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China's AgBank makes tepid Hong Kong IPO debut

China says chemical in McDonald's McNuggets within limits
Beijing (AFP) July 16, 2010 - China said Friday the amount of a chemical used in US fast food giant McDonald's Chicken McNuggets was within official limits, after reports said they contained risky additives. Media reports have said an anti-foaming agent and a petroleum-based chemical were used in the chicken pieces and that they could cause nausea, vomiting and even suffocation if taken in excessive amounts. The State Food and Drug Administration said in a statement it had tested samples of McNuggets and the cooking oil from 22 McDonald's restaurants in four provinces and municipalities including Beijing and Shanghai. The agency said it "did not find the content of tertiary butylhydroquinone in the McNuggets and its cooking oil exceeded the maximum amount" set by a national food additive standard.

As for the other chemical, dimethylpolysiloxane, authorities are working to come up with a set of testing measures due to a lack of a state standard, according to the statement, which was posted on the SFDA's website. Vivian Zhang, spokeswoman for McDonald's China, said last week that the food was safe and the additives were "common and fully-approved ingredients that are completely safe". China is regularly hit by product safety scandals despite government pledges to clean up the food industry. In 2008, the industrial chemical melamine was found in the products of 22 Chinese dairy companies in a massive scandal blamed for the deaths of at least six infants and for making 300,000 others sick in China. State media reported on Friday that 76 tonnes of melamine-tainted milk powder had been seized in northwestern China in the latest such case to emerge.
by Staff Writers
Hong Kong (AFP) July 16, 2010
Agricultural Bank of China's shares rose just slightly in the Hong Kong portion of its massive IPO Friday, with a positive start seen as a matter of pride for the world's third largest economy.

The lender's shares closed at 3.27 Hong Kong dollars (42 US cents), a 2.2 percent rise on their 3.20 Hong Kong dollar initial public offering price.

The last of China's "Big Four" state banks to go public could raise a record 22.1 billion US dollars in its mammoth dual offering, which opened in Shanghai on Thursday to a tepid investor response.

AgBank has not yet disclosed whether it will exercise an option to issue additional shares, a crucial factor in determining whether the sale would overtake rival Industrial and Commercial Bank of China's record-setting 21.9-billion-dollar IPO in 2006.

AgBank chairman Xiang Junbo told reporters in Hong Kong the flotation was a "historic moment" and "the first step of the internationalisation of AgBank".

He later added that he was happy with AgBank's share price in light of stock market weakness: "I am very satisfied. It's really not too bad -- 3.30 dollars", he said referring to the Hong Kong dollar share price.

Hong Kong's chief executive Donald Tsang and financial secretary John Tsang made a rare appearance at the lender's listing ceremony on Friday, underscoring the importance of AgBank's high-profile flotation.

Several heavyweight foreign investors had been drummed up to help make a success of the Hong Kong portion of the sale. Investors included Qatar's sovereign investment fund, British bank Standard Chartered and Hong Kong's richest tycoon, Li Ka-shing.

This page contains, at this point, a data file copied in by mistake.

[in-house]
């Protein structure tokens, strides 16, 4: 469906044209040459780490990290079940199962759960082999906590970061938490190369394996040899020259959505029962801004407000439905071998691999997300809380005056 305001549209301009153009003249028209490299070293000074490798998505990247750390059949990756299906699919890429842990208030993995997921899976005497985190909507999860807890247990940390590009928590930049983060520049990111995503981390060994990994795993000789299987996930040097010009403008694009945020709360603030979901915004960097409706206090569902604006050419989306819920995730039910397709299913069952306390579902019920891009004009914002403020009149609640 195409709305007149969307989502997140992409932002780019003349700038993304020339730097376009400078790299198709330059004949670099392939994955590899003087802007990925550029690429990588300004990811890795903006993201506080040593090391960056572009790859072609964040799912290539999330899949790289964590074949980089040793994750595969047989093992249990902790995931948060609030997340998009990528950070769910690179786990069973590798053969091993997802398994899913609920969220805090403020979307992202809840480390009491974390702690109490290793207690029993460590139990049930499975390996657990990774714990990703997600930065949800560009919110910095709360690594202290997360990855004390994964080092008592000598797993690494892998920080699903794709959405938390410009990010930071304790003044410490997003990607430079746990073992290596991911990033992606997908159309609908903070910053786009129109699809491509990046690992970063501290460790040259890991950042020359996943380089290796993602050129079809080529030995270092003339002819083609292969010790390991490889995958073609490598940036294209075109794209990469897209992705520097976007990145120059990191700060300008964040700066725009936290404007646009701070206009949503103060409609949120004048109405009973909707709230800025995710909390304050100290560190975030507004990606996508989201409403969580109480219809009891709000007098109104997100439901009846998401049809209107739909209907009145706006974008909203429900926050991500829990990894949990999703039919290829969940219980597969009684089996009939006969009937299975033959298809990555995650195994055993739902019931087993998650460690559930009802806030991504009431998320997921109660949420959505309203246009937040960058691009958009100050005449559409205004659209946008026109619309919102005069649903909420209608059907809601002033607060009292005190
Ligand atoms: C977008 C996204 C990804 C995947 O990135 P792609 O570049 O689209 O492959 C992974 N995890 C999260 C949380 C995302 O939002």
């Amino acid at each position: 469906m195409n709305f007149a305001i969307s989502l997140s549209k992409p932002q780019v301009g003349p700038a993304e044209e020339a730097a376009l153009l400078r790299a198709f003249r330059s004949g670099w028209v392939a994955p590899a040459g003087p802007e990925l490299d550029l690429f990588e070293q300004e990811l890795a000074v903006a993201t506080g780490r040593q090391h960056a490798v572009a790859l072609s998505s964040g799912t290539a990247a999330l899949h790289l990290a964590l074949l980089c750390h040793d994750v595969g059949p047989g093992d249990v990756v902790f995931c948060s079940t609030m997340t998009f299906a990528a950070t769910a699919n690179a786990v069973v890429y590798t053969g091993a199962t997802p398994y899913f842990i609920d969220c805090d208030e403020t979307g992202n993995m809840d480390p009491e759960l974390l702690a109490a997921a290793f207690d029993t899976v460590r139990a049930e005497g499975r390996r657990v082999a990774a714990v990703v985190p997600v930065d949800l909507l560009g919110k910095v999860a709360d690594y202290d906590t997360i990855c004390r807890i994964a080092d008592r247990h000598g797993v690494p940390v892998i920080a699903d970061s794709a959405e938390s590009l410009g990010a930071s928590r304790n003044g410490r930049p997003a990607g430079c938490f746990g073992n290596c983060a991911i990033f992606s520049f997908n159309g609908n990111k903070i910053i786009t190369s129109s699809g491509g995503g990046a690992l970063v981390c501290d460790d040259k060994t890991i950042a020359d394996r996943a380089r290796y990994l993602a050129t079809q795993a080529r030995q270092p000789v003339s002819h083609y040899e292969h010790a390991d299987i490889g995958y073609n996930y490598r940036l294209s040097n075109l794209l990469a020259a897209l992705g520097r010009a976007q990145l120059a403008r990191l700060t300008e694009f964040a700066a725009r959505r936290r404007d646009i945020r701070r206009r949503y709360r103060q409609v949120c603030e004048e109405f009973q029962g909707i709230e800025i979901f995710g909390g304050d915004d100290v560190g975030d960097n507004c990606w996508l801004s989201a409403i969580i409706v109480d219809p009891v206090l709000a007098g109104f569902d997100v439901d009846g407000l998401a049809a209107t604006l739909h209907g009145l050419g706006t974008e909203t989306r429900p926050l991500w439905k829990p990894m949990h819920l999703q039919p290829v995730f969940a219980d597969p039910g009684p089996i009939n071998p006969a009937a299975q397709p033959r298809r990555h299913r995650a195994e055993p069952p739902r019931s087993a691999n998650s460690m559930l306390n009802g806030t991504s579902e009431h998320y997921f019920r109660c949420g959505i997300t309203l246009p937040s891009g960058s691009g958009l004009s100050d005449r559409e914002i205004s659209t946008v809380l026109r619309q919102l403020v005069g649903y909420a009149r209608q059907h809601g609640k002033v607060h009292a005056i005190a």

The biggest investor in the Shanghai issue was China Life, the nation's largest life insurer by premium income.

A total of 40 percent of the mainland shares went to 27 so-called cornerstone investors -- mostly state-owned entities ranging from Cofco Ltd, China's main grain producer, to China Aerospace Science and Industry Corp to the operators of the Three Gorges Dam.

Despite the strong support, AgBank had scaled back its original IPO target of nearly 30 billion US dollars amid choppy markets and questions about its balance sheet.

"The central government is going all out to make sure (AgBank's) IPO is a success," Francis Lun, general manager of Hong Kong's Fulbright Securities, told AFP earlier.

"They're determined to make a good show. Otherwise they would lose face."

AgBank had a lacklustre debut in Shanghai on Thursday with its shares closing at 2.70 yuan (40 US cents) -- up 0.75 percent from the IPO price of 2.68 yuan, but lower than the opening price of 2.74.

The Shanghai-listed shares closed 0.4 percent lower on Friday at 2.69 yuan (39 cents).

AgBank's debut rise in both cities was modest compared with previous Chinese bank IPOs, many of which rose 10 percent on their first day, according to Bernstein Research.

On Thursday, Beijing said that China's blistering economic growth had slowed in the second quarter.

"Investors may worry this will affect corporate earnings," Jonathan Siu, analyst at brokerage Core Pacific-Yamaichi in Hong Kong, told AFP.

"But many people would like to invest in (AgBank) because they are confident about the Chinese economy."

AgBank was founded two years after Mao Zedong's 1949 communist revolution with a mission to lend money to China's poor farmers and distribute state money in rural areas.

Heavy exposure to China's poverty-stricken interior meant that mission was frustrated by decades of chaotic policies, leaving it awash with bad debt.

Despite Beijing's efforts to salvage AgBank, it is the weakest of China's big banks and it remains to be seen whether it can shift from policy bank to a profit-driven company.

AgBank's stock market debut came after Fitch credit ratings agency warned of growing risks in China's banking system, with complex deals obscuring hundreds of billions in loans and possibly concealing a new batch of bad property and infrastructure lending.

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